If you were inspired by the pictures and information about redwoods in this week’s pep talk, consider donating to support the conservation of redwoods. Not only are they beautiful and inspiring – they actually sequester triple the above ground carbon of any other type of tree.
So let’s keep them around, shall we?
Here are a few options to do just that:
Donate a few bucks (tax deductible) to the Save the Redwoods’ League’s Mailliard Ranch project – which with 1,000 acres of old-growth redwoods is the “largest expanse of redwood forest still in private family hands”. The project will permanently protect over 14,000 acres – nearly 12,000 of which is redwood and Douglas fir forestland. And if you donate before May 25, your donation will be matched!
If you’d rather donate your time and talents, The Save the Redwoods League also has a variety of volunteer options.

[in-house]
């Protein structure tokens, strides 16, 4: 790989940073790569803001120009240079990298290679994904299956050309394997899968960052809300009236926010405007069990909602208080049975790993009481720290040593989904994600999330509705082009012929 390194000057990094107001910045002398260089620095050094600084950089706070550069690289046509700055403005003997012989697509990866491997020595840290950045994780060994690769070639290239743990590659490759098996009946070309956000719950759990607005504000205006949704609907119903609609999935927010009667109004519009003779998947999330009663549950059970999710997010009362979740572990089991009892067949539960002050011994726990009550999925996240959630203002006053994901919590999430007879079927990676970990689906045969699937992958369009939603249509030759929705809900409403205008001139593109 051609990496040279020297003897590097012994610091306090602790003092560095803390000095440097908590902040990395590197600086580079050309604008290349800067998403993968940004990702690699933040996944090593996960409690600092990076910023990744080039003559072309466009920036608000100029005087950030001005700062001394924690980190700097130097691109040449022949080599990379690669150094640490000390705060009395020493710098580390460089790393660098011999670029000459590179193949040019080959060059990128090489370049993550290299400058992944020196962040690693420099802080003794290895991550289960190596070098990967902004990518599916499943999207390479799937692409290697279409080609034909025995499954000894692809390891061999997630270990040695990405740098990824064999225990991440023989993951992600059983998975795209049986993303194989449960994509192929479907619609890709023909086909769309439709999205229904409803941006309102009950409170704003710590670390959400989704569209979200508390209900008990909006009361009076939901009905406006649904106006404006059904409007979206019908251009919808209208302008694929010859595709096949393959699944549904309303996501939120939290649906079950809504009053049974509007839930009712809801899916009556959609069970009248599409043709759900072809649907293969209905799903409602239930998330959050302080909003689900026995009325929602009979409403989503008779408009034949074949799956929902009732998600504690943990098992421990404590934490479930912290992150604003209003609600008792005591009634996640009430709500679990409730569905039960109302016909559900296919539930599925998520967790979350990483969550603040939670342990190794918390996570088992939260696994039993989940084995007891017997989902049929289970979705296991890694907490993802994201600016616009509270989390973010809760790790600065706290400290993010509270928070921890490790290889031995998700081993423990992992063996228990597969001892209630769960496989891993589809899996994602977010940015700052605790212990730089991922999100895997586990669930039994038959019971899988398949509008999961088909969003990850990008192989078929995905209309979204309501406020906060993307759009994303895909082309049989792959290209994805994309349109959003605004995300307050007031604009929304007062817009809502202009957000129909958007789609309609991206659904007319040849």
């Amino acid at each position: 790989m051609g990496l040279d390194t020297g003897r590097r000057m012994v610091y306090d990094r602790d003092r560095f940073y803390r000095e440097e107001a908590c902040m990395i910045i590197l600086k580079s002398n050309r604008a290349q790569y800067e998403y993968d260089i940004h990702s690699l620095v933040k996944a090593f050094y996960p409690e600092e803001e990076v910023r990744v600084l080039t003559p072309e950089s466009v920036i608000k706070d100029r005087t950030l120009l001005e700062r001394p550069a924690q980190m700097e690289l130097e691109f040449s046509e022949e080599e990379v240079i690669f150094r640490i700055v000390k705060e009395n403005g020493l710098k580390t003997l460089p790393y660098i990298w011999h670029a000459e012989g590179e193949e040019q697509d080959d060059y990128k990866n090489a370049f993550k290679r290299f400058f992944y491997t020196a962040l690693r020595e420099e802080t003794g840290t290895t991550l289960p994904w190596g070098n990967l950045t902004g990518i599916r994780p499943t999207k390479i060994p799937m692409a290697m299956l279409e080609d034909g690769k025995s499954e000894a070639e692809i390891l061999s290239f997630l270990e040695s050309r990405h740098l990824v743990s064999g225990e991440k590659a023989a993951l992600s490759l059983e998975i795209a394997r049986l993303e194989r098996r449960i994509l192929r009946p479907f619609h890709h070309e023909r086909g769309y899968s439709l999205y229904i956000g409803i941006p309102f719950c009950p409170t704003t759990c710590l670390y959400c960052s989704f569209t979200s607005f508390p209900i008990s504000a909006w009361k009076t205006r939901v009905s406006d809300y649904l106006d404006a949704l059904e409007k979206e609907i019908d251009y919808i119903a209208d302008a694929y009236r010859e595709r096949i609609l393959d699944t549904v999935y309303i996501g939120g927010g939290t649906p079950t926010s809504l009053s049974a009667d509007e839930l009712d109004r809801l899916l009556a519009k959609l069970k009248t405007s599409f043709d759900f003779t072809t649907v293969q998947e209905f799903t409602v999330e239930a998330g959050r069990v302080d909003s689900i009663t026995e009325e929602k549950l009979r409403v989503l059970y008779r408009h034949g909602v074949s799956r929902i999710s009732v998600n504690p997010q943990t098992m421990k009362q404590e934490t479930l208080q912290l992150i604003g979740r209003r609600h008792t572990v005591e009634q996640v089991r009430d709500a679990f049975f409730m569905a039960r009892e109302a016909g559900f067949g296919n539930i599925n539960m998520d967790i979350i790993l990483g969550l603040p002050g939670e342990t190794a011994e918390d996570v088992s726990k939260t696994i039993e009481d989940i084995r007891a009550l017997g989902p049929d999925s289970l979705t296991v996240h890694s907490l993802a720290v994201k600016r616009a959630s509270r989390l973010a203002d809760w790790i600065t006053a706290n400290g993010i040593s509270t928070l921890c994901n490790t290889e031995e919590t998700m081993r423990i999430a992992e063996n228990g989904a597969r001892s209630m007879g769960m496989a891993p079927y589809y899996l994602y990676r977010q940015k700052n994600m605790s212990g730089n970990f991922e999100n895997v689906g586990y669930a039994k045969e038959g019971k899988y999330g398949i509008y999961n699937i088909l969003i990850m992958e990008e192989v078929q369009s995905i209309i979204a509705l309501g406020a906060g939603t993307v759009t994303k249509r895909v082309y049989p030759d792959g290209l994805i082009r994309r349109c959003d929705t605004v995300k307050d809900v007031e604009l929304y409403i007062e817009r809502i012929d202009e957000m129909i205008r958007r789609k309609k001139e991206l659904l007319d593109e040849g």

That covers this week’s pep talk and list of actions. If you want one more quick action, send this pep talk to a friend or two!
A huge thank you to everyone who has written. I’m sorry I can’t respond to everyone, but know I really appreciate your words of encouragement.
Lastly, if you’d like to sign up to get this pep talk and action list in your in-box each week, you can do that here!
Thank you, again, for being part of what makes this country amazing.